Friday, April 15, 2011

Teaching at "It's Sew Fine Sewing Expo" - Decorative Stitch Thread Painting

On Wednesday, I taught a Decorative Stitch Thread Painting class at "It's Sew Fine Sewing Expo" at the General Butler State Resort Park in Carrollton, KY.  It was an all-day class.  I used a book by the same name published by Nancy Zieman.  The technique was developed by Karen Linduska.

I saw Karen on Nancy's PBS television show in January 2010 and fell in love with her technique of distorting  built-in decorative stitches on the sewing machine to interpret flowers, flower stems, flower leaves, grass, ferns, tree bark and leaves and ground cover.

After practicing Karen's techniques, I decided to schedule a class to teach them at Austin's Sewing Center in Louisville KY last summer.  When the opportunity to teach at the 2011 Sewing Expo became available, I jumped at the chance to teach the class there.  Ten students signed up for my class and we had a ball!  Each student learned to let go of the usual sewing "rules" and allow their creativity to flow.  (We actually opened the door to the classroom and threw the "rules" out!)   I think most of the students didn't even know how creative they actually could be as they learned about distorted and elongated stitch patterns!

Click on any of the photos to get a detailed look at the stitching.

 The students are starting on the first step of their wall art quilt, stitching the background of their piece.

Here is what the stitching looks like as the altered and distorted version of a built-in cross stitch.  It's been pushed through the sewing machine so it is elongated.  The stitching is started at one corner and is stitched across the background to the opposite corner.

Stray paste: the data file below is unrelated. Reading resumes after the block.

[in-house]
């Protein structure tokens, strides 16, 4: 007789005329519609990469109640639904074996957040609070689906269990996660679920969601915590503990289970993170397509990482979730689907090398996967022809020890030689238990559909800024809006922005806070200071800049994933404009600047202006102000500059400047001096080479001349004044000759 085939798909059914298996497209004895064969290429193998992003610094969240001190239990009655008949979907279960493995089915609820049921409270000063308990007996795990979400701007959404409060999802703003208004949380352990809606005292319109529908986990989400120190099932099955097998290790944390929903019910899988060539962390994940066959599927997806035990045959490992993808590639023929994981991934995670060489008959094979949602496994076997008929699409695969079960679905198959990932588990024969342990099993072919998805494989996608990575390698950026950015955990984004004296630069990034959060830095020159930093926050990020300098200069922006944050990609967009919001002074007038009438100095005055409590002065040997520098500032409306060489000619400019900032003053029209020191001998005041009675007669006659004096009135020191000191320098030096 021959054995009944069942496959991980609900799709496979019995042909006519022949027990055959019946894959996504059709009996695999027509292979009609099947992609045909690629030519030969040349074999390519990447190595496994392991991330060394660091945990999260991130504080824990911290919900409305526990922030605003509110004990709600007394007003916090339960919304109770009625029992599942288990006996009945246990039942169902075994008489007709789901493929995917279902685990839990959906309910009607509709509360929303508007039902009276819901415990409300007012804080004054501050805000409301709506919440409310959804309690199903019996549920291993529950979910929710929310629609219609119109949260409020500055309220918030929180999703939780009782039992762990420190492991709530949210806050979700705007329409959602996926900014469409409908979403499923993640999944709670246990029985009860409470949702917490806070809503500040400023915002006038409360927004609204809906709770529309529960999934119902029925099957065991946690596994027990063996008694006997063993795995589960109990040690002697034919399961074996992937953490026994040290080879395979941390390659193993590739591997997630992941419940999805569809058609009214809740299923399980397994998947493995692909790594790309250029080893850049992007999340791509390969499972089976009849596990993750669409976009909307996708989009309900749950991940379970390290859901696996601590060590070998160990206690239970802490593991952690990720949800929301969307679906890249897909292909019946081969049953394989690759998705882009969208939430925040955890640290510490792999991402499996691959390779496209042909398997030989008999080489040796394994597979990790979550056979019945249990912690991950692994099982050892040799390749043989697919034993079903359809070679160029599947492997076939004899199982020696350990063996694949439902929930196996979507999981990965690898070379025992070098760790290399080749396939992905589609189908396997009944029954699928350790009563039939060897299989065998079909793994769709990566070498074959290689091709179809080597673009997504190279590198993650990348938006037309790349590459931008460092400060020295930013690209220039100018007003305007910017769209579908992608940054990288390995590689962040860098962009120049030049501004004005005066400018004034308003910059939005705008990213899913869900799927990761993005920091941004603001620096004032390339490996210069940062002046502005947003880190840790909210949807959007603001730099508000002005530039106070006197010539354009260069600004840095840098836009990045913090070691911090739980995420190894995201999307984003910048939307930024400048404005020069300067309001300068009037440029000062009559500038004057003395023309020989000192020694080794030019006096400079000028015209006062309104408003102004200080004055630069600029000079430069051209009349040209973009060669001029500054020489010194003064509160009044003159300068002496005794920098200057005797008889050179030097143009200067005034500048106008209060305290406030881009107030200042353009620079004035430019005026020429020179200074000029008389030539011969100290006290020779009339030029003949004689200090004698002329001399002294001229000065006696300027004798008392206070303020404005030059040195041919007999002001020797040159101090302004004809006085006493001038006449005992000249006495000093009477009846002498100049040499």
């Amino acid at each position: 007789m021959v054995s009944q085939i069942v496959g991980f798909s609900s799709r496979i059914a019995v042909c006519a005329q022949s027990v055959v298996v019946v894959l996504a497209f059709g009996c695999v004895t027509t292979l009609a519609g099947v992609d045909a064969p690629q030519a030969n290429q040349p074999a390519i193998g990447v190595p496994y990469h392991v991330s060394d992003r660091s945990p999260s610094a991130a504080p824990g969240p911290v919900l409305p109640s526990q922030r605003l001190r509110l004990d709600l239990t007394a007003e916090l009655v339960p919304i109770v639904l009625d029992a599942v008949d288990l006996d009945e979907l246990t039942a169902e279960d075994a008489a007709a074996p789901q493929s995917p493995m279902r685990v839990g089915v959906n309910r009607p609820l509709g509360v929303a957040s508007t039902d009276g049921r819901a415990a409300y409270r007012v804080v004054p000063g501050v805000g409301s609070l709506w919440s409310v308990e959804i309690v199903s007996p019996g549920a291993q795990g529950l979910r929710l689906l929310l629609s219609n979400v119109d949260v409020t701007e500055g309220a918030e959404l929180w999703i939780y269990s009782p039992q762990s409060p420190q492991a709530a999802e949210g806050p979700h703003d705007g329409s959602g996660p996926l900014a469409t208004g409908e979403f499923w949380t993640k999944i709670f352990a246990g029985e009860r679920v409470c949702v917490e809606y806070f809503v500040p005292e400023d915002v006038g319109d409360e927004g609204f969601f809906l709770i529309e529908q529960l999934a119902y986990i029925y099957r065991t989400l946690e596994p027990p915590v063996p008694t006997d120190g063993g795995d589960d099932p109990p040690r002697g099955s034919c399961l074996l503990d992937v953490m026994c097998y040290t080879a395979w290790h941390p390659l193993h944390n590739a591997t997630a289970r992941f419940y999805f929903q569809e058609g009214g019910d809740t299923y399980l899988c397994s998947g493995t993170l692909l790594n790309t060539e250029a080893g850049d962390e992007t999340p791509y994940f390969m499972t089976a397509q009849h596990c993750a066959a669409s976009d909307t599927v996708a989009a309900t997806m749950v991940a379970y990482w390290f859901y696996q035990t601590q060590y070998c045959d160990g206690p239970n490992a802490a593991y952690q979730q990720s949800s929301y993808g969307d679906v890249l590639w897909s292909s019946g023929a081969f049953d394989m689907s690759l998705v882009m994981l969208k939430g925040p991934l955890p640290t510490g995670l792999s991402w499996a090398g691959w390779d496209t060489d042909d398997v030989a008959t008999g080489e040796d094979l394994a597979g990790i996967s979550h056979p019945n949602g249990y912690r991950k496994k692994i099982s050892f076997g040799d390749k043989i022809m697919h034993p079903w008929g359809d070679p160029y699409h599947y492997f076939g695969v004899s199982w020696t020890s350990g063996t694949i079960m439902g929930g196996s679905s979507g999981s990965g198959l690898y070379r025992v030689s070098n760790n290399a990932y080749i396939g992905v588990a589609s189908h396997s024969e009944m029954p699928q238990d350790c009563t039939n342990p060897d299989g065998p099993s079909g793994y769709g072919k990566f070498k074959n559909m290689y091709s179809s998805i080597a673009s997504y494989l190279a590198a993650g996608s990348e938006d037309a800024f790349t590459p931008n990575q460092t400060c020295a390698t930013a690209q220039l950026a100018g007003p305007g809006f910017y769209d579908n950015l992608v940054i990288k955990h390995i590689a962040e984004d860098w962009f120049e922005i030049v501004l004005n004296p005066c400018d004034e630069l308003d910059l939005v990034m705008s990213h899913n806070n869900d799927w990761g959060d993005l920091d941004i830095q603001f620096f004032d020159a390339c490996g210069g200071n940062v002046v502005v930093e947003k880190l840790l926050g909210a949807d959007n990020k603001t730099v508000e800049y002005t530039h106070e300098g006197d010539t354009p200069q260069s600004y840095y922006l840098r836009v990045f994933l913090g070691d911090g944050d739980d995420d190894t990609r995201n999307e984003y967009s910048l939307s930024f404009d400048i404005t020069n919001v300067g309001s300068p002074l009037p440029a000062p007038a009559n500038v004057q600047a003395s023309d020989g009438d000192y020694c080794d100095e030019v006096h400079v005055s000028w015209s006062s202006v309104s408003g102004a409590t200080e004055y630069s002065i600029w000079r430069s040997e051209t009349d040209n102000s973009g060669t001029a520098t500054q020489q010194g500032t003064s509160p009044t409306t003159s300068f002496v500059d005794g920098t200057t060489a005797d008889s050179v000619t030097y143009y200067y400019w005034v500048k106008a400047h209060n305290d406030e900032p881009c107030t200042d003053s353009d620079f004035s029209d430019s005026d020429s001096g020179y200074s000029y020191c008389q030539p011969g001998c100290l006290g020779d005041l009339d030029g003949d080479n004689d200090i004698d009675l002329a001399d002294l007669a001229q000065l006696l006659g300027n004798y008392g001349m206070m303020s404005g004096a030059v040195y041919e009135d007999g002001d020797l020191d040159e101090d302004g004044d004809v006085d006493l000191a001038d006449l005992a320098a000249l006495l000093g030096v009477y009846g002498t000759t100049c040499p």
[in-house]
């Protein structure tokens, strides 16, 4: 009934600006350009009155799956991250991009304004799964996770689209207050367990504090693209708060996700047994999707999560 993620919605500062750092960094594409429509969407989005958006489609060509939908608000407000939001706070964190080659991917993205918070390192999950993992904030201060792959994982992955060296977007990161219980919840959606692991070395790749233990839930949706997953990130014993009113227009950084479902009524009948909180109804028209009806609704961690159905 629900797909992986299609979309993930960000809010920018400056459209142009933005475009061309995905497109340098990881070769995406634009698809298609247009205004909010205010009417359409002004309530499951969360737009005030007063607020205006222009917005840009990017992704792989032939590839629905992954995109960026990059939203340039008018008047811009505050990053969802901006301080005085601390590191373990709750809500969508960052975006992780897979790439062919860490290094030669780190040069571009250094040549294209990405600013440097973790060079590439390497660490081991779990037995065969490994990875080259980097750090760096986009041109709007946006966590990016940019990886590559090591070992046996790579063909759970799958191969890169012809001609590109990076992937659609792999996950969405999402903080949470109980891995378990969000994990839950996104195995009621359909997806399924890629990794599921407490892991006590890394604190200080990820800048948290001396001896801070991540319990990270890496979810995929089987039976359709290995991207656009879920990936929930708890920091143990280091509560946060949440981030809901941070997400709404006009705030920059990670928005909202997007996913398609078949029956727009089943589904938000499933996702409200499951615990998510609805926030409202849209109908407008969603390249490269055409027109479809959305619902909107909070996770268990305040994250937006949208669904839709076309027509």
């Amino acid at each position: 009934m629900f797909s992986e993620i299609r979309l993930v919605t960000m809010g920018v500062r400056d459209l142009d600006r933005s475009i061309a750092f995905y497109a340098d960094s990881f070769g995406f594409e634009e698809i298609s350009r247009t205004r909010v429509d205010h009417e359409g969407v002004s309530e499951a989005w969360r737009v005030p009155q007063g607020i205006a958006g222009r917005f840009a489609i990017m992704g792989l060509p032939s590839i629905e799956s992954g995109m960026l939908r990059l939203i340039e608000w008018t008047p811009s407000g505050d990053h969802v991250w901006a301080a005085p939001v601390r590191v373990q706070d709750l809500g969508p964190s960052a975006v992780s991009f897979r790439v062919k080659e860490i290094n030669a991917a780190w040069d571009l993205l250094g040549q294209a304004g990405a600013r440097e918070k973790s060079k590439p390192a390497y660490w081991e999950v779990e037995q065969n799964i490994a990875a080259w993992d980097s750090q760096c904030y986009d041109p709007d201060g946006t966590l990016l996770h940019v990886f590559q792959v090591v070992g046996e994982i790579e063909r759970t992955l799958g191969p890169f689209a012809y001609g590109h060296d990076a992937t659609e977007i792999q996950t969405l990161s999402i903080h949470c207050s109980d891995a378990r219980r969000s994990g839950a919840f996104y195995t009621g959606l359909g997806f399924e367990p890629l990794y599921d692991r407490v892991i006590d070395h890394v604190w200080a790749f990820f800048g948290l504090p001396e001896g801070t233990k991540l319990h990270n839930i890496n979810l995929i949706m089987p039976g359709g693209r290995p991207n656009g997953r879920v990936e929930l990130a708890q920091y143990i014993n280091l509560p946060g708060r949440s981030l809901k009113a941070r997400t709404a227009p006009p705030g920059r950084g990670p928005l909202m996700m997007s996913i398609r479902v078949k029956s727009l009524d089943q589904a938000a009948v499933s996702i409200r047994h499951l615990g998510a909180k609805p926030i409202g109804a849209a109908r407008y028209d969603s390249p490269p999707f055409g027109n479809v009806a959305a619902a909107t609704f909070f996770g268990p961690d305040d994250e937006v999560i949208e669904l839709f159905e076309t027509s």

Altered stitching was completed on the background piece.  This student used three colors to add even more texture to her background piece.  Pretty, isn't it?

After the background stitching was finished on the insert piece, the ground cover section is added.  Decorative stitches that look like little flowers are added in a zig-zag pattern, from their default setting. 

Next, students completed stitching flower stems for the spike flowers, using an altered stem stitch.

This student didn't have some of the built-in decorative stitches on her sewing machine, so she put in her flowers with a free-form thread painting technique.  It was difficult to tell that the flowers were done free-form, they looked so good!

Students used a built-in petal stitch to stitch the spike flowers.  This stitch gets altered and elongated by pushing the fabric through the machine.  A quilting foot is used to accommodate the build-up of threads that occurs by stitching across petals more than once.

Spike flowers and scallop flowers have been stitched, centers have been stitched, and the stems and leaves have been stitched.  The last step on the insert piece is to add three different types of yarns to separate the flowers from the ground cover.  I call that the bushes section.

 The insert piece will now get trimmed down to get rid of the stabilizer on the edges, and will then be stitched to the larger background piece with a grass stitch.

 A grass stitch is also added to the outside edge with a space left between it and the quilt's binding.  A backing fabric is also added before placing the binding on the wall quilt.

This is the first of two projects given in the book.  Some of the students asked if we could have another class on the second project next year.  Yeah!  Let's do it again next year!  This is a wonderfully fun project to make!


  1. how lovely, this has inspired me to use my machine more for fancy sewing

  2. Ruby, thank you! So sorry I didn't respond sooner to your comment; I just now found it! Using the decorative stitches to thread-paint is so much fun!

  3. Sitting in this class 2013 version. Lots of fun. I'm a hostess for the sew expo.